One measure the opposition committed to in the lead-up to the election was that we will recommend the Senate agree to an amendment that will ensure Australian taxpayers know how their money is spent. The coalition believe taxpayers should be aware of what governments are spending their money on. Ultimately it is the taxpayers’ money. The government tries to sell increased taxes as savings. The government seem to have the view that all the money is the government’s money and they have to make a decision on how much money people can keep. We on this side of the chamber have a very different attitude. We take the view that all the money is the people’s money and the government should take as little of it as possible but, yes, as much of it as is necessary to provide services for the good government of Australia. Individuals are the best equipped to make decisions on how best to spend their own money. This is a principle that the government does not understand. That is why the government is always looking for new ways to get additional cash from taxpayers to feed into its reckless and wasteful spending. Mr Acting Deputy President, I know that you have a great understanding of the excessive waste and mismanagement perpetrated by the government over its first three years.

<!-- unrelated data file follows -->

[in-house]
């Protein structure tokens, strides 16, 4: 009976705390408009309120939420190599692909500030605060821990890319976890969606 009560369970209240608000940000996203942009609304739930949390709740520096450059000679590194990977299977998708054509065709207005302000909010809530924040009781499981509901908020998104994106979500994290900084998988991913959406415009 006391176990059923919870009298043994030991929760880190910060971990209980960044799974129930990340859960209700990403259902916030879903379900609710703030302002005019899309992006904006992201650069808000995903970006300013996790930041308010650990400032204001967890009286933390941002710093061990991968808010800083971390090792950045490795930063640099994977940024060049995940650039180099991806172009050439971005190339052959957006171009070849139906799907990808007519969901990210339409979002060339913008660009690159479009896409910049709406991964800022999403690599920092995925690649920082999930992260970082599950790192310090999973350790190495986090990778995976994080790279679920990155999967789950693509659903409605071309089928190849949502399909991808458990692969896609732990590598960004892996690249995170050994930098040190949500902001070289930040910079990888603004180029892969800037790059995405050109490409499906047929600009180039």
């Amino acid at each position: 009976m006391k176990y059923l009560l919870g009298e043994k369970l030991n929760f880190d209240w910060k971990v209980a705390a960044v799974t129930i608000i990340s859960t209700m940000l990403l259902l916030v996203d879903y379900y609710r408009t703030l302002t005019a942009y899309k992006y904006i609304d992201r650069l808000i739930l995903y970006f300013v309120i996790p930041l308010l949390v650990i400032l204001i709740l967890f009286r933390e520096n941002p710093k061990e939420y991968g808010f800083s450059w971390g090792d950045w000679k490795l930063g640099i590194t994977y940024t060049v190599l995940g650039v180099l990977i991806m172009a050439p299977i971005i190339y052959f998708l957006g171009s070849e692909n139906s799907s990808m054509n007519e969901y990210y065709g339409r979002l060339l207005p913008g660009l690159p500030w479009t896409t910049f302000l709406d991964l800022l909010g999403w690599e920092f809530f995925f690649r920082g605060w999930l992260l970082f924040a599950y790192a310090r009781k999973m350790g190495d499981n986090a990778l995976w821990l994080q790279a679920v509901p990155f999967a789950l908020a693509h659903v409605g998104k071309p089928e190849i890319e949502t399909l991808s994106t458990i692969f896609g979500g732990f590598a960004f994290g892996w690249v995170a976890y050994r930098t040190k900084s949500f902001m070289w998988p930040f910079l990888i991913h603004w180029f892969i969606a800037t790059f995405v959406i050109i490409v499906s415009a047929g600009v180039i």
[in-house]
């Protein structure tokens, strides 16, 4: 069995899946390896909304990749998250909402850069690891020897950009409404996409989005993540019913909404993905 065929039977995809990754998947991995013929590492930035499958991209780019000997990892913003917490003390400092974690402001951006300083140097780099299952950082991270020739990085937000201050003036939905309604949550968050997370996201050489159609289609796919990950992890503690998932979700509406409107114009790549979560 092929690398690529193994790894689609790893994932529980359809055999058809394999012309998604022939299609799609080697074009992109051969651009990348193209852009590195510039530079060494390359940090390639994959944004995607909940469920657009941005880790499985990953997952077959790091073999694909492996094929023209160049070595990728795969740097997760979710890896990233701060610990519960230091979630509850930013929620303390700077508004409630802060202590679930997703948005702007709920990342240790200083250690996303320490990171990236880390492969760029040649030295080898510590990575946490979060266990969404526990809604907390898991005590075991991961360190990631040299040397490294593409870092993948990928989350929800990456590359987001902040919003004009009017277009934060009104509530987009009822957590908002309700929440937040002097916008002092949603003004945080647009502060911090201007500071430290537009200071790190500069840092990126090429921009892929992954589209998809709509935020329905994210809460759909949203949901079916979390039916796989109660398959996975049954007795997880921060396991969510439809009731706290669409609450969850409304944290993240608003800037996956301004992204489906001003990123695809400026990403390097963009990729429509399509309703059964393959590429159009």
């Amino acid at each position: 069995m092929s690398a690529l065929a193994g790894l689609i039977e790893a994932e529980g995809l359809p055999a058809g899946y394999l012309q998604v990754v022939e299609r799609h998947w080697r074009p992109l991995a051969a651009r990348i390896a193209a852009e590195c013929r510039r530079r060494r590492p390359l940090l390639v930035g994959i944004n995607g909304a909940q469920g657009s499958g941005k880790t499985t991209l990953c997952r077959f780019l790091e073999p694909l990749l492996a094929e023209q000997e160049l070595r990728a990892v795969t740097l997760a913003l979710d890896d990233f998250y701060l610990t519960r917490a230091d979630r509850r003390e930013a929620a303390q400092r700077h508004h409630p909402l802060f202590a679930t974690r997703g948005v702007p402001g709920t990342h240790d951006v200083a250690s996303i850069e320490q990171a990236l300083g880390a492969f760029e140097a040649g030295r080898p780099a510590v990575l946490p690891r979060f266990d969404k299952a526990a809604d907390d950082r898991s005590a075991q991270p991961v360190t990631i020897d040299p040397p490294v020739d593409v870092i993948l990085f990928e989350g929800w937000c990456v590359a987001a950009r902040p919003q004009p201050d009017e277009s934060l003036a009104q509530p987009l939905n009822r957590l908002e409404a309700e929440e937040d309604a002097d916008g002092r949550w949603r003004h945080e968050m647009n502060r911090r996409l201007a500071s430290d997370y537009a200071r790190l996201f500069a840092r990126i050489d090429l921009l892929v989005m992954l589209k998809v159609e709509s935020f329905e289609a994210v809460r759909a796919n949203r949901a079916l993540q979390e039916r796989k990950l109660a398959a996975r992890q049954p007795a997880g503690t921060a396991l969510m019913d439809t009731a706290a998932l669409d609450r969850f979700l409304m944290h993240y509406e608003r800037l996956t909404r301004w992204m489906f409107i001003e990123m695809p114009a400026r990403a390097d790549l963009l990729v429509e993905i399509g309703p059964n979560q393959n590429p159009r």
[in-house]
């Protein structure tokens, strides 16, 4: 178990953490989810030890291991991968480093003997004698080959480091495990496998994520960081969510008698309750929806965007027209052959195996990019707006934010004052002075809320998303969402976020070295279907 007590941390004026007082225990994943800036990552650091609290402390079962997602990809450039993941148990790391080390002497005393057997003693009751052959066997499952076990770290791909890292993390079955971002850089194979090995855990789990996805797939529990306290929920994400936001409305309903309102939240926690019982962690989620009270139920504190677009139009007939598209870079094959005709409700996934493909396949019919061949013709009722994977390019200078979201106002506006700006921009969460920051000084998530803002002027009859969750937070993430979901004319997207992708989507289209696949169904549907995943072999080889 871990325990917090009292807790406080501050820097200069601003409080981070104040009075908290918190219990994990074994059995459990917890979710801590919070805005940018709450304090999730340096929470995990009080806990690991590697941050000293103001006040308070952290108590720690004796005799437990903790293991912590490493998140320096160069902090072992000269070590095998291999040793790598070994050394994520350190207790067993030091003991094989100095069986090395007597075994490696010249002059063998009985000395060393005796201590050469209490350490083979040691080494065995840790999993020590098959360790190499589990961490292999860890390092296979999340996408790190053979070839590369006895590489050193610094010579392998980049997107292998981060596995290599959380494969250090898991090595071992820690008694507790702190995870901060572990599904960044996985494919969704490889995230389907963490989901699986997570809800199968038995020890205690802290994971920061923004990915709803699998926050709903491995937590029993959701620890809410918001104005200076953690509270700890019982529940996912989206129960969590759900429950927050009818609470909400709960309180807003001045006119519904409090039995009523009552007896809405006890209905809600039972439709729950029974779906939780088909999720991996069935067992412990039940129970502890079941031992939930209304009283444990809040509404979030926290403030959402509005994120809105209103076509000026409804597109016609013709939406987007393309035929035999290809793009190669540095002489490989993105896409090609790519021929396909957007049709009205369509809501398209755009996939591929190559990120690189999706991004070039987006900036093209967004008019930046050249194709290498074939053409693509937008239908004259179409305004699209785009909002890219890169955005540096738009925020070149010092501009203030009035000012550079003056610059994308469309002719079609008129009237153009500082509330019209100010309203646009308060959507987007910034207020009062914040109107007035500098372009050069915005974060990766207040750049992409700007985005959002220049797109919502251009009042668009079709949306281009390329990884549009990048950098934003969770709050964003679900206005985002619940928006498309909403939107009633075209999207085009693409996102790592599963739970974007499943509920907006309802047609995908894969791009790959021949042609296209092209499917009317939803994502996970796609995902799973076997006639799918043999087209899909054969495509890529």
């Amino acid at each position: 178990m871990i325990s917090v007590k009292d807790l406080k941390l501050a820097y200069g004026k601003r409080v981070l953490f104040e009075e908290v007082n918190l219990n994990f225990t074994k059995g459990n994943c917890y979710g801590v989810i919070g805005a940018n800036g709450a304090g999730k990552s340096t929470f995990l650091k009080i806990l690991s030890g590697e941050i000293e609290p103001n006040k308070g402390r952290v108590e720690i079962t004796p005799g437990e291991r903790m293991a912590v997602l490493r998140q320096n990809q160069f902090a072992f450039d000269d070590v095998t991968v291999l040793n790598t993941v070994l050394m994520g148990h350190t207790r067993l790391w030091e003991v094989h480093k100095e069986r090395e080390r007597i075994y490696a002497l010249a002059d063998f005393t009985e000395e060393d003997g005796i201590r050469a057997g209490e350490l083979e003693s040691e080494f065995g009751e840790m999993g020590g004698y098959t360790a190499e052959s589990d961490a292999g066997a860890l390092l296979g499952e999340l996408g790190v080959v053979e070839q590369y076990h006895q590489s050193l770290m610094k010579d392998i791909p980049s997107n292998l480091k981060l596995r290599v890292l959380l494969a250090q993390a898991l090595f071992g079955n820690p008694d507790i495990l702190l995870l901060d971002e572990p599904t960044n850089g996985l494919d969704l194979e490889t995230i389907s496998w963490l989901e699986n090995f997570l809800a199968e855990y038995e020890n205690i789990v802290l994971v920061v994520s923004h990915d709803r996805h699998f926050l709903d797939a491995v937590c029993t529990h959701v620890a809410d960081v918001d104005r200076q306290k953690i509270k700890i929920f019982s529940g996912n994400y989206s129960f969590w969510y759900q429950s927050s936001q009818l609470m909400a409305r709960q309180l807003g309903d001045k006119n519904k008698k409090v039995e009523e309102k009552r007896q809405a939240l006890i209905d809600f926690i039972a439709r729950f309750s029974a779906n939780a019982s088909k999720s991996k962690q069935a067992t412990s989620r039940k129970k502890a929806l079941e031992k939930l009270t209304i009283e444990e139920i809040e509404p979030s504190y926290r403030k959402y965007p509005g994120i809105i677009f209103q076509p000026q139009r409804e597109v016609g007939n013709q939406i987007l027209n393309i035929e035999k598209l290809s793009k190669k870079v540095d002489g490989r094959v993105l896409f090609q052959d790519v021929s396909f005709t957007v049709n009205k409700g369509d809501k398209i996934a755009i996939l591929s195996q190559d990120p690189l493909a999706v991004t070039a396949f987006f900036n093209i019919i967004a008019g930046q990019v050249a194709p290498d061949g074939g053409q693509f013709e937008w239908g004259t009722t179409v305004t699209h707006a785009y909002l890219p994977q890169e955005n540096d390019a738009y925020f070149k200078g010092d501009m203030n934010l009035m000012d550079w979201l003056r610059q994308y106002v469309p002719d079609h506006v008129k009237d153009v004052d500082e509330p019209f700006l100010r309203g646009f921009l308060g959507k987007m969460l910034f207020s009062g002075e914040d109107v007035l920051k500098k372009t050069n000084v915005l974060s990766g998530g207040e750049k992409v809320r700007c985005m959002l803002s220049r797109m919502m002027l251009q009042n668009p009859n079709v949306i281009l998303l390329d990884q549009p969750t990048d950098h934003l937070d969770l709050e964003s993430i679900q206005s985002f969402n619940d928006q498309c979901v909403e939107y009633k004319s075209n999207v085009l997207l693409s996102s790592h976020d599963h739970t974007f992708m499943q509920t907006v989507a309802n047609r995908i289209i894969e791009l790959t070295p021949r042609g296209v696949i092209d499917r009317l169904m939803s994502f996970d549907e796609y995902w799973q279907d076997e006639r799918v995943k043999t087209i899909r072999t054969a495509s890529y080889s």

There is much to be said about the high taxing, high spending, high debt and deficit bad track record of this government—


Senator Xenophon interjecting—


Senator CORMANN —but, as Senator Xenophon, very helpfully points out, there is not much time left to really go through all the detail of it. So I will just confirm again that, when Dr Ken Henry started with his committee the process of what is colloquially called the Henry tax review, we were promised root and branch reform of our tax system; we were promised a fairer, simpler tax system. But what we have been delivered is more complex and less fair; it is essentially just another grab for cash at the expense of the Australian people complemented with another $50 billion grab for cash at the expense of the states and territories without the Treasurer doing his homework and getting the unanimous support of all states and territories as is required in the intergovernmental agreement on the GST—both the agreement signed by John Howard in 1999 and the agreement signed by Kevin Rudd in 2008. We know the government knows it has to comply with a requirement for unanimous agreement because the Treasury department told Julia Gillard and Wayne Swan they had a problem which they should resolve before trying to take away $50 billion of GST from the states and territories. I will make some more comments during the committee stage of this debate. I thank the Senate.